The Dailies. May 6

The Dailies. May 6

Did you work on your language today? Create any new rules of grammar or syntax? New progress on a script? New words in your lexicon?

On the other hand, do any excavating or reading or enjoying stuff you’ve already created? Do you have any favorites to share?

How did you conlang today?


7 thoughts on “The Dailies. May 6

  1. So a diminutive: -di

    turns soft into soft child, i.e. auffe > auffidi, and with the possessive, affidiy(e,o), my little soft child, likewise with kane and kacha for tempered and hard, respectively

    turns child into baby, i.e. hami > hamidi, and with the possessive, hamidiy(e,o), my baby

    Also 2nd person copula:

    where the 1st person was h. aouo, s. auoe, t. auoe

    2nd person is h. ou, s. oues, t. ouess

    1. Excellent words to have. I love diminutives.

      Do you think Anhougessi* has all the regular persons and numbers of the verbs, apart from also divide the verb conjugations into dragon genders?

      *I skipped back a few posts to look it up!

      1. I’m thinking so, though I don’t know if it does anything unusual with third person, like having a fourth person or anything.

        I do think it might have a third number like dual or paucal or collective. Still up in the air.

  2. A few more words for Beldrēni!

    paso (n) fence
    apaso (n) enclosure
    gontetti (n) 1) pasture 2) enclosure (less in use these days). From gontu (v), ‘close’.

    hewashan (adj) priestly, ecclesiastical, religious (in the institutional sense); from he-, originally ‘with’ and now used as a prefix for turning nouns into adjective, plus washan, ‘priest’
    bōtipakos (adj) non-priestly, “secular”, “civil”; usually not non-religious in the wider sense, but not hewashan either. Occasionally gets used as a noun, too. Bōti means ‘wall’ and pakos means ‘outside’, so the expression means literally “outside the walls”, here meaning the walls of the monastery. Interestingly, monasteries rarely have very large or striking walls, but cities often do, so you might well wonder why the expression doesn’t mean ‘not of the city’ instead. And the Black School of priests doesn’t even have monasteries… But there you go.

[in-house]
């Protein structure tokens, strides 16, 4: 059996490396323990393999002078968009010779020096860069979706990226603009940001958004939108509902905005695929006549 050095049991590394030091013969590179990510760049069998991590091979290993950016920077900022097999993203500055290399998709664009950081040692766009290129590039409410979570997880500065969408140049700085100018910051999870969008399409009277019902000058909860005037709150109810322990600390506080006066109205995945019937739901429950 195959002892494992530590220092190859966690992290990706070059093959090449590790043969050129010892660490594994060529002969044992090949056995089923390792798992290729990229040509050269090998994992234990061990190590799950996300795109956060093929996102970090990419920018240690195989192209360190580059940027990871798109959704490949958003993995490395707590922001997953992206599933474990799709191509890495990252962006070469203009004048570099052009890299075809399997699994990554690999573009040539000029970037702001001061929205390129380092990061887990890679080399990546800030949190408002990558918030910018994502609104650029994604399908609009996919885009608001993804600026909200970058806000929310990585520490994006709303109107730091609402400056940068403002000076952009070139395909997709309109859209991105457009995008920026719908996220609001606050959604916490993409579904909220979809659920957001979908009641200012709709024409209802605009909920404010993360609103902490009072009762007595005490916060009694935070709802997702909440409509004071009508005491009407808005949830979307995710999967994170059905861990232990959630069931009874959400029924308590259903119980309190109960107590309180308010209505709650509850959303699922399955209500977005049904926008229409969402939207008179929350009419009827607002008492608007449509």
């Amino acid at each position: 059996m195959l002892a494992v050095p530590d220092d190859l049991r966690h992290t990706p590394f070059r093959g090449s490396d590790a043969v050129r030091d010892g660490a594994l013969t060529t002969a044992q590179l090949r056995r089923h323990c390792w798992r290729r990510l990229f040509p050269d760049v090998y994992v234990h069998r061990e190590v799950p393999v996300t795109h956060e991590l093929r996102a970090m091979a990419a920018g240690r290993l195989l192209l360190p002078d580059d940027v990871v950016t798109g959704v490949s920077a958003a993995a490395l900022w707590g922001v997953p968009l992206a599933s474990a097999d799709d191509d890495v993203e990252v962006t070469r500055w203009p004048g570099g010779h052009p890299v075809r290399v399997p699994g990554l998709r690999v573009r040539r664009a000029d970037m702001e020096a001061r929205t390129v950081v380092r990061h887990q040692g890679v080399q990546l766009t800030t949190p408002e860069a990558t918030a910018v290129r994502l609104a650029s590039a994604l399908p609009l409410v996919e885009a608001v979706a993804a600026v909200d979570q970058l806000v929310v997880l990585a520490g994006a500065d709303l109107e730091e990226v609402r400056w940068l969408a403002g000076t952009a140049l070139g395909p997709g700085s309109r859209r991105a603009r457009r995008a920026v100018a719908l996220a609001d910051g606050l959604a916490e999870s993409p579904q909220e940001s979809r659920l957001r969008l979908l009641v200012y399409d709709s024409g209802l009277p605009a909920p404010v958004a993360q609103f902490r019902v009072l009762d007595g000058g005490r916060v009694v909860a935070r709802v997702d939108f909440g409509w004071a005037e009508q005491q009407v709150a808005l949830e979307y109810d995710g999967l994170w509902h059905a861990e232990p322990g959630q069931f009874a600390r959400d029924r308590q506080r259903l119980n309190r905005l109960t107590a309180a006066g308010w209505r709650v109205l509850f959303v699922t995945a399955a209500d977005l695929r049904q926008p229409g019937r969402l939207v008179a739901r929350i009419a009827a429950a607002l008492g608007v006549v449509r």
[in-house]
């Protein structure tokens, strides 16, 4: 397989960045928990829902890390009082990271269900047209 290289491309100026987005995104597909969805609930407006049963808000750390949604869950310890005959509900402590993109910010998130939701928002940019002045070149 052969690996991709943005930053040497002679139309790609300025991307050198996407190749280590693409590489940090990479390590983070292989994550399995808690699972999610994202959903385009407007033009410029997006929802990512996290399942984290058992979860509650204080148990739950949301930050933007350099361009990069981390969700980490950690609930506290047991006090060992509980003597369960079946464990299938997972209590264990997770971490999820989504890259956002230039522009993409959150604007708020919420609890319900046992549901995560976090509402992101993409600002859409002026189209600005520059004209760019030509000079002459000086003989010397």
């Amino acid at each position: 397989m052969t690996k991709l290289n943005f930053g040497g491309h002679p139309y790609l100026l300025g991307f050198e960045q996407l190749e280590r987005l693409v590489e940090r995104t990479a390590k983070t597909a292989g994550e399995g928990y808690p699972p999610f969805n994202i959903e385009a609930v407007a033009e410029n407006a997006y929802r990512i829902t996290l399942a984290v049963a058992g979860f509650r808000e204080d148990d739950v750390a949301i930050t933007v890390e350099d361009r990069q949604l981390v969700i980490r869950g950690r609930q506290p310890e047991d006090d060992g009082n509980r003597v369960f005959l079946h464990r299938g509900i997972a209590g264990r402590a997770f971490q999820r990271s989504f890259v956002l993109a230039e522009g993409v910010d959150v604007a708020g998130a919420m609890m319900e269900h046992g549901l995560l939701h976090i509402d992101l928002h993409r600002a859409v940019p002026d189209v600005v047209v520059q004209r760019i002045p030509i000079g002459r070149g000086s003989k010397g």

ramachi (n) monastery – Come this far, I needed a name for this, too. This is an old loanword, one that’s spread across the languages of the North-East Continent. But it’s not from Old Lumina but from the language Tomon, ancestor of Akuveran and Seishenë. The original form of the word was rammaqasendi, lit. ‘pattern-pavillion’, signifying a building without walls where priests would gather together to work out patterns for containing, gathering and using the spiritual energy they call “blessings”. Eventually this came to be used for the whole monastery compound, while being shortened and borrowed into a number of languages. In Beldrēni, it became first ramachasi, later ramachi.

    I’ve mentioned before that priests is a non-gendered term in this language, right? There are many female priests. A few orders* don’t allow them, but all three schools do _in general_. Women often join the priesthoods in larger numbers than men, in fact. EDIT: There are also all-women orders.

    *Sub-divisions within the schools

    1. And here’s a sample sentence!

      Gontetti ki ramachi ho kvaihu sömiti, baen ras. I saw (that) the monastery’s donkeys were standing in the pasture.

      (It actually only says “donkey”, singular, but it would be generally assumed that a monastery owns more than one donkey. To make the plural clearer, one can also say kvaihu-dao.)

      Gontetti ki ramachi ho kvaihu sömiti, rayas. The same but in formal style.

      Gontetti ki ramachi ho kvaihu sömuti, baga raos. The same again but in familiar style.


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